We're unable to sign you in at this time. Please try again in a few minutes.
We were able to sign you in, but your subscription(s) could not be found. Please try again in a few minutes.
There may be a problem with your account. Please contact the AMA Service Center to resolve this issue.
Contact the AMA Service Center:
Telephone: 1 (800) 262-2350 or 1 (312) 670-7827  *   Email: subscriptions@jamanetwork.com
Error Message ......
Article |

Ethinyl Estradiol and Conjugated Estrogens as Postcoital Contraceptives

Garrett W. Dixon, MD; James J. Schlesselman, PhD; Howard W. Ory, MD; Richard P. Blye, PhD
JAMA. 1980;244(12):1336-1339. doi:10.1001/jama.1980.03310120024016.
Text Size: A A A
Published online


Five study centers enrolled 1,311 women seeking postcoital contraception methods. Ethinyl estradiol was administered at 5 mg/day and conjugated estrogens at 30 mg/day for five consecutive days starting within 72 hours of unprotected coitus. Eleven pregnancies occurred in the 976 women who had a single unprotected coitus at midcycle. Based on published information, 69 pregnancies would have been expected if no contraceptives were used. Although both treatments were effective in preventing pregnancy, ethinyl estradiol seemed to be more effective. At the two centers alternately prescribing both drugs, none of 137 women treated with ethinyl estradiol became pregnant, while six of the 132 given conjugated estrogens became pregnant. Women whose treatment commenced on the first postcoital day seemed to have lower pregnancy rates than those whose medication was delayed to the second or third postcoital day regardless of which drug was used. Side effects were mainly limited to nausea that occurred in 70% and vomiting that was experienced by 33% of all women treated.

(JAMA 244:1336-1339, 1980)


Sign in

Purchase Options

• Buy this article
• Subscribe to the journal
• Rent this article ?




Also Meets CME requirements for:
Browse CME for all U.S. States
Accreditation Information
The American Medical Association is accredited by the Accreditation Council for Continuing Medical Education to provide continuing medical education for physicians. The AMA designates this journal-based CME activity for a maximum of 1 AMA PRA Category 1 CreditTM per course. Physicians should claim only the credit commensurate with the extent of their participation in the activity. Physicians who complete the CME course and score at least 80% correct on the quiz are eligible for AMA PRA Category 1 CreditTM.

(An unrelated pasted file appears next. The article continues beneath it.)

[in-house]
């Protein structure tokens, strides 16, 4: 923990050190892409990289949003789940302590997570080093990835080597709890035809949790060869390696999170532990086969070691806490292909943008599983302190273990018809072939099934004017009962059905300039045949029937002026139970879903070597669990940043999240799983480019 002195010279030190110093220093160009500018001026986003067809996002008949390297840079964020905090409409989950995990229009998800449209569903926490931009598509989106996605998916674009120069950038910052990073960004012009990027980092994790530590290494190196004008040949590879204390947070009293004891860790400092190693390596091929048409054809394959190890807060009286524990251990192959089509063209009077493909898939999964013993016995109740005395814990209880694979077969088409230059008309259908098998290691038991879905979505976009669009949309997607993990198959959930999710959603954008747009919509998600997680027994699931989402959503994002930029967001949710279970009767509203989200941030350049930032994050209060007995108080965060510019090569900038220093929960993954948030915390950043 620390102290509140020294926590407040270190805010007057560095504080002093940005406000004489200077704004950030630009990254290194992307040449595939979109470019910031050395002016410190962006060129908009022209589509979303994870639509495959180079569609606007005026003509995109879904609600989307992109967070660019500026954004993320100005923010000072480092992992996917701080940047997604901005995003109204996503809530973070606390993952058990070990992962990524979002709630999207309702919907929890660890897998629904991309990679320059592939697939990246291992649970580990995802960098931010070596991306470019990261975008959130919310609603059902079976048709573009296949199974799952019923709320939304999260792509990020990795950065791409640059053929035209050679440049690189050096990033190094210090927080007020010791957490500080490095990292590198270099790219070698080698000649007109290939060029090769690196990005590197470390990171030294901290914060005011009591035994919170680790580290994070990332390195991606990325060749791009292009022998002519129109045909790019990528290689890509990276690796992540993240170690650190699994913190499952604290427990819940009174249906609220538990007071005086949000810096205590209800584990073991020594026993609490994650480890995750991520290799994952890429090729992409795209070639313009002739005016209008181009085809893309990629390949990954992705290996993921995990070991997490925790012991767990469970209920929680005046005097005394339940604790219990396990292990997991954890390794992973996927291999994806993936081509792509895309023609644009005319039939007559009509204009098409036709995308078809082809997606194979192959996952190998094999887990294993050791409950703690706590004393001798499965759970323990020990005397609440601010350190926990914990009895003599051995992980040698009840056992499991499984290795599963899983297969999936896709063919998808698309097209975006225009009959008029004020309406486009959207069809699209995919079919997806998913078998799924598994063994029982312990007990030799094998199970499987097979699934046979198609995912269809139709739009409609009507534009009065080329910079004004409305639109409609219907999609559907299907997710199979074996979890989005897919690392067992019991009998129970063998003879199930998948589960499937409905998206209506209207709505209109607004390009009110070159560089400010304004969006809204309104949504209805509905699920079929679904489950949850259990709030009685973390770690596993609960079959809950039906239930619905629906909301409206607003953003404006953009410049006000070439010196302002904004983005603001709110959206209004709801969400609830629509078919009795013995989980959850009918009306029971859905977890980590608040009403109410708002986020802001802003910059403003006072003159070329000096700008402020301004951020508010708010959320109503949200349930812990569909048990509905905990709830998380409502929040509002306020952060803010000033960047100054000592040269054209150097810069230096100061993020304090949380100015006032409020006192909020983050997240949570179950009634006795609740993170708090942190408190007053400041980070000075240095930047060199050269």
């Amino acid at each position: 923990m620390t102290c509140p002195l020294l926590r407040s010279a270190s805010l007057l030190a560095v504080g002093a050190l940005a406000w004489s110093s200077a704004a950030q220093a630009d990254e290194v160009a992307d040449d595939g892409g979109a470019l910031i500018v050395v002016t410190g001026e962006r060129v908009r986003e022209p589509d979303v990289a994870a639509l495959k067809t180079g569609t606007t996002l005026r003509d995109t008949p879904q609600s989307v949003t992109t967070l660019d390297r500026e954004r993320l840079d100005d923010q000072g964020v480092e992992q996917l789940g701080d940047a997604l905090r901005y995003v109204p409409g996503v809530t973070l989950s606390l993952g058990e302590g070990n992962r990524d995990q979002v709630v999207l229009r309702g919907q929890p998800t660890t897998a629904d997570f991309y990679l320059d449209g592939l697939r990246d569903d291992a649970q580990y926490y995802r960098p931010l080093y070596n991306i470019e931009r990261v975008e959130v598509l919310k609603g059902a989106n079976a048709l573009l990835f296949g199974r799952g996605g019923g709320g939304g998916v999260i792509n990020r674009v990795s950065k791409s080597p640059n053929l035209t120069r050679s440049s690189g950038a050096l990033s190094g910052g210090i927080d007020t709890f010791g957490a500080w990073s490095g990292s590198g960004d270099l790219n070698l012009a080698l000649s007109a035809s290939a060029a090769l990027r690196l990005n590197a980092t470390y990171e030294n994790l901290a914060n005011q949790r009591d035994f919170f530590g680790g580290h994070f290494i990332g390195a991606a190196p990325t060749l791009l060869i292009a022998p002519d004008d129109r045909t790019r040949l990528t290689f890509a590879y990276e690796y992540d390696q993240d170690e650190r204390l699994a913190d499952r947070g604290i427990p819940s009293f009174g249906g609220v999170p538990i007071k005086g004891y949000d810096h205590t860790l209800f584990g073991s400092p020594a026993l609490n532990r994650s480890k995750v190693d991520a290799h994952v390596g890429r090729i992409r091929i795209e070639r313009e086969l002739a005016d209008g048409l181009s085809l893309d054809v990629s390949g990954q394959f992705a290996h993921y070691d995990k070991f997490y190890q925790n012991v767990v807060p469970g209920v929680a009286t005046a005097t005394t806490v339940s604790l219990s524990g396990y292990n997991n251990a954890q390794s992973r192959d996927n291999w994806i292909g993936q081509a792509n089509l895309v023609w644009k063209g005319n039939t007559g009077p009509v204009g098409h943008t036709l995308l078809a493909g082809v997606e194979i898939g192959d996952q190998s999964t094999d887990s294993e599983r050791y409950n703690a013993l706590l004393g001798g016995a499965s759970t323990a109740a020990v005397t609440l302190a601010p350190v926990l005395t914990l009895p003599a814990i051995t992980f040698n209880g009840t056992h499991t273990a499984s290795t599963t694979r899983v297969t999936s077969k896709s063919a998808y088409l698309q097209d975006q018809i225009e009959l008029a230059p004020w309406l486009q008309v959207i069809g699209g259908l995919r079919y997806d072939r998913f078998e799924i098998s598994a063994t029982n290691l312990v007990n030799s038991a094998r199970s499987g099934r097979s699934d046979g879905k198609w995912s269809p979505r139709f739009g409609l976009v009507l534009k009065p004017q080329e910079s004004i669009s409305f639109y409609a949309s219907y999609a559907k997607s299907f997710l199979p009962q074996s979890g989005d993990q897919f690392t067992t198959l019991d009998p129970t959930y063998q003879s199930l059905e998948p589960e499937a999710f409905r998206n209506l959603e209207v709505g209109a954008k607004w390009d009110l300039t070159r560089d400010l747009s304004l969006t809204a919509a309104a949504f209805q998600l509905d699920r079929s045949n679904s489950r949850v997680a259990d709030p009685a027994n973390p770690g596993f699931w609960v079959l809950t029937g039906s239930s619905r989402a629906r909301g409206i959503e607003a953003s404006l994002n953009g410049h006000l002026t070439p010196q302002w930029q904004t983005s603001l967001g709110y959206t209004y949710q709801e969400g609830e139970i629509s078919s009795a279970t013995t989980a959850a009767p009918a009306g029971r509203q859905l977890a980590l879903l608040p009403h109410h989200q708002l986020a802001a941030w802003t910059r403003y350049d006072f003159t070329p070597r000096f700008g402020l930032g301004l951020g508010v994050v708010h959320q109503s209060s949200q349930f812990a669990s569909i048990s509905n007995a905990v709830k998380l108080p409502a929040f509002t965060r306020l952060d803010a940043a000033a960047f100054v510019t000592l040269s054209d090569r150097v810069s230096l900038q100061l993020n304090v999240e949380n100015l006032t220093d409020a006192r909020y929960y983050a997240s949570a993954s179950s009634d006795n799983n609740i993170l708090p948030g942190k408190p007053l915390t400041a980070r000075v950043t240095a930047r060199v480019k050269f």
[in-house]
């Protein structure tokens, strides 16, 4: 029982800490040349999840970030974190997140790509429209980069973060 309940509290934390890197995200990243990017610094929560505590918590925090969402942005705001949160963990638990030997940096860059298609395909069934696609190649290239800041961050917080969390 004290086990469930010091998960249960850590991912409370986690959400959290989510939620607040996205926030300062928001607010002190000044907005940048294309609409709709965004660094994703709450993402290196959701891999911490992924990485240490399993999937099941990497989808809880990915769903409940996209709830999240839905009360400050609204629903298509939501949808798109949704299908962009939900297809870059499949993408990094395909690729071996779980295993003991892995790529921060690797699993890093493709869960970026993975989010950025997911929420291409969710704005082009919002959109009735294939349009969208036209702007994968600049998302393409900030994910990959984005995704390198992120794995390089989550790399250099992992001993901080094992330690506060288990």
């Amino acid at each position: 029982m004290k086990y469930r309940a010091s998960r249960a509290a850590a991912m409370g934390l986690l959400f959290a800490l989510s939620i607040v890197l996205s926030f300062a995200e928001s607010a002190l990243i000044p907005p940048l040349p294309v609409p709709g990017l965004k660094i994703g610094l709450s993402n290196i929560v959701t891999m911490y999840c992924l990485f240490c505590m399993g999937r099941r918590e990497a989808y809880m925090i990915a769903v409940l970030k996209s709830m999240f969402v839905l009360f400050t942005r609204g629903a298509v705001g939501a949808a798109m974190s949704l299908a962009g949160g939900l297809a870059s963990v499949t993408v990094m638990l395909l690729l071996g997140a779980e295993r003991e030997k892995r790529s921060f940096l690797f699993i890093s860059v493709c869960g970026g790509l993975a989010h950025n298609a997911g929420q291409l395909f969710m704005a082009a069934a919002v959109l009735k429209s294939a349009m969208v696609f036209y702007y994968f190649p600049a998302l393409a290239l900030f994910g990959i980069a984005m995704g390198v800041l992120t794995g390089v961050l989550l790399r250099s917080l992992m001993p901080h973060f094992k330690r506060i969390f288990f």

Note: You must get at least of the answers correct to pass this quiz.
Please click the checkbox indicating that you have read the full article in order to submit your answers.
Your answers have been saved for later.
You have not filled in all the answers to complete this quiz
The following questions were not answered:
Sorry, you have unsuccessfully completed this CME quiz with a score of
The following questions were not answered correctly:
Commitment to Change (optional):
Indicate what change(s) you will implement in your practice, if any, based on this CME course.
Your quiz results:
The filled radio buttons indicate your responses. The preferred responses are highlighted
For CME Course: A Proposed Model for Initial Assessment and Management of Acute Heart Failure Syndromes
Indicate what changes(s) you will implement in your practice, if any, based on this CME course.


Some tools below are only available to our subscribers or users with an online account.

0 Citations

Sign in

Purchase Options

• Buy this article
• Subscribe to the journal
• Rent this article ?

Related Content

Customize your page view by dragging & repositioning the boxes below.